For the short story reader. Updated every Monday.

The Short Form

Week n° 43: August 19, 2013

Spotlight: Luís Bernardo Honwana

Even a poor man has to have something. Even if it is only a hope! Even if it's a false hope!

From the story ‘Papa, snake & I’

A sampling of the only story collection, of seven, by one of Mozambique's greats.

Eduardo Halfon on the importance of distance in one's writing at Guernica:

Fiction needs time. It needs to settle. It needs to be ready. It’s not an immediate genre. You can’t rush a story. It took me years to write my grandfather’s story, years to write those ten pages about my grandfather and a Polish boxer. And not because I wasn’t trying. I kept making attempts to put his story on paper. But I couldn’t figure out how, couldn’t find the angle, couldn’t find the voice or the tone. The story wouldn’t let me in—it wasn’t ready, or I wasn’t ready. Until I realized that it wasn’t really a grandfather’s story that I wanted to tell: it was the story of a grandson as he receives his grandfather’s legacy, his family story.

Our recommendations this week

My Mother and the Stranger

Shortly after the abrupt and unceremonious departure of my father, who also happened to be her husband of ten years, my mother abandoned the name Sayrafiezadeh and returned to her maiden name of Harris. “He gave me twenty-four hours notice,” my mother has told me dramatically more than once. And I imagine the scene unfolding in the perfunctory way it does when one is laid off, effective immediately, and escorted from the building. My mother’s return to Harris was a way to be away from Sayrafiezadeh, it was a way to divorce herself from my father who would not legally divorce himself from my mother for twenty more years, that is until he was ready to remarry again, and his legal status in the United States was no longer in jeopardy. But my mother’s return to Harris not only succeeded in divorcing herself from her ex-husband but also of divorcing herself from her present-son. Written on the mailbox in the lobby of our apartment building was “Harris/Sayrafiezadeh,” as if roommates resided there, or an unmarried couple, or a progressive married couple, a progressive married interracial couple at that.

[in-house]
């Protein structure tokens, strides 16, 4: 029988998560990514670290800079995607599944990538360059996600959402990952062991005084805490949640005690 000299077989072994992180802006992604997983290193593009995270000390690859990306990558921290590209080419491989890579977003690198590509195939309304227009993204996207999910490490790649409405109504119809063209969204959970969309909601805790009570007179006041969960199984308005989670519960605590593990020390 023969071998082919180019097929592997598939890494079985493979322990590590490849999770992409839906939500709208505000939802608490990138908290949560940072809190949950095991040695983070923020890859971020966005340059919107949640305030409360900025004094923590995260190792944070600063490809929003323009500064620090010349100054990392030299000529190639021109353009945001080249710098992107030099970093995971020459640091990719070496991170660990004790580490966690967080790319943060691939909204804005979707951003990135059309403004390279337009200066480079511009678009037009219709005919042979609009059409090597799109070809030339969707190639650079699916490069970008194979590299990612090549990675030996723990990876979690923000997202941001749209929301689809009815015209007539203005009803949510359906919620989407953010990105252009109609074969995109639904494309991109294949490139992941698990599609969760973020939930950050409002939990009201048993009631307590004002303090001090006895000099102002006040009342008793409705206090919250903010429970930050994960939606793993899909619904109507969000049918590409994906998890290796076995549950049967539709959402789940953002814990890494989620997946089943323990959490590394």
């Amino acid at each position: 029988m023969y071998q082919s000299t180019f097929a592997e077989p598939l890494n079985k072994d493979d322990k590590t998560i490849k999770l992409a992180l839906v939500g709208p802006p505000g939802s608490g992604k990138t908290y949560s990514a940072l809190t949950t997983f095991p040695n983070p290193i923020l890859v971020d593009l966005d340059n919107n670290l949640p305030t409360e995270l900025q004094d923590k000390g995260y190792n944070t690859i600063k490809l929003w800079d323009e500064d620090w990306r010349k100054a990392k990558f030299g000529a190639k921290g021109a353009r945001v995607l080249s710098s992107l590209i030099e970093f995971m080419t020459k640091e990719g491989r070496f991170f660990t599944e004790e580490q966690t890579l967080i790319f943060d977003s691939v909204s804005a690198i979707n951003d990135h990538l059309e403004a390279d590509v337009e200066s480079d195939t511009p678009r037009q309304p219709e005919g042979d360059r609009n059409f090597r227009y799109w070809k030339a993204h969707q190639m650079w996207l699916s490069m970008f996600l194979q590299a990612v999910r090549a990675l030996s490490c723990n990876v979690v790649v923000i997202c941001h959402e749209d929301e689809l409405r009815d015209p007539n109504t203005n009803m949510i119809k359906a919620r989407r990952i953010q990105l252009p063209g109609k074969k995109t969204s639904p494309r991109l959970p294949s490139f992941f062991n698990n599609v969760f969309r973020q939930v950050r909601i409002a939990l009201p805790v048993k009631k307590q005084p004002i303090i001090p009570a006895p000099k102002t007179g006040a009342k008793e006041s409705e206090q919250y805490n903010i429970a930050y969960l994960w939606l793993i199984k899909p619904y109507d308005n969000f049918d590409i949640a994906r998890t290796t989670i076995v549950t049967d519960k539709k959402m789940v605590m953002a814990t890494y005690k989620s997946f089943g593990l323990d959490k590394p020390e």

“Supper is almost ready,” my mother calls to me twenty-nine years ago when this story begins. Together we are alone in our apartment. I am playing on the floor in the living room, while my mother is busying herself in the kitchen. I place this colored wooden block on top of that colored wooden block. Silence surrounds me, interrupted only by the faint clink-clank of my mother’s dishes in the sink. It is that time of night in New York City when everything seems to fall silent and still. And on the sixteenth floor of the apartment building we live in, everything is even more silent and more still, the sounds from the street falling short of us. And it is also at this time of night, for reasons unbeknownst to the scientists, that strangers choose to enter people’s homes unannounced and do evil things. It is during this pre-supper séance then that the stranger, who has decided against being detected in the elevator and has climbed sixteen flights, enters our apartment and silently, stealthily, creeps, quietly, whisperly behind my mother and waits. His presence my mother and I are unaware of.

We read it in Open City: 17.

Modern Girls

‘Is Atinuke Oyewole here?’ Mrs Allardyce hadn’t been back to Scotland for thirty years, but she was no better at pronouncing Yoruba names than when she’d first arrived in Africa. Tinu raised her hand. She was one of the richest girls in school: her father was a magistrate who had been posted to the North. She often told us that he would be a Senior Advocate of Nigeria one day, and when she said it, it wasn’t anything like a boast. It was a simple fact. Mrs Allardyce spoke from the front of the class. ‘I’m so sorry, Atinuke, but a telegram has just come in. Your brother Alade was killed in action near Benin City. So sorry about it.’ Tinu, as gentle a soul as existed among us, got up from her seat silently, walked to the front of the class. She drove her head with tremendous force straight at Mrs Allardyce’s chest. The old lady let out a cry as she crumpled to the ground. Mr Abosede, our Geography teacher, at first sprang back in astonishment, before coming to his senses and grabbing hold of the now enraged Tinu. He held her arms back, with some difficulty, as she hovered over Mrs Allardyce. Tinu screamed, ‘What did you say to me? What did you say to me?’ We watched, struck dumb, intoxicated at this sudden excitement. Mrs Allardyce staggered to her feet, gathering her pleats about her, and fled the room, calling back at us, ‘Remain calm, girls, remain calm.’ Tinu, struggling against Mr Abosede’s grip, had every intention of giving chase.

We read it in Island: 133.

Full story online.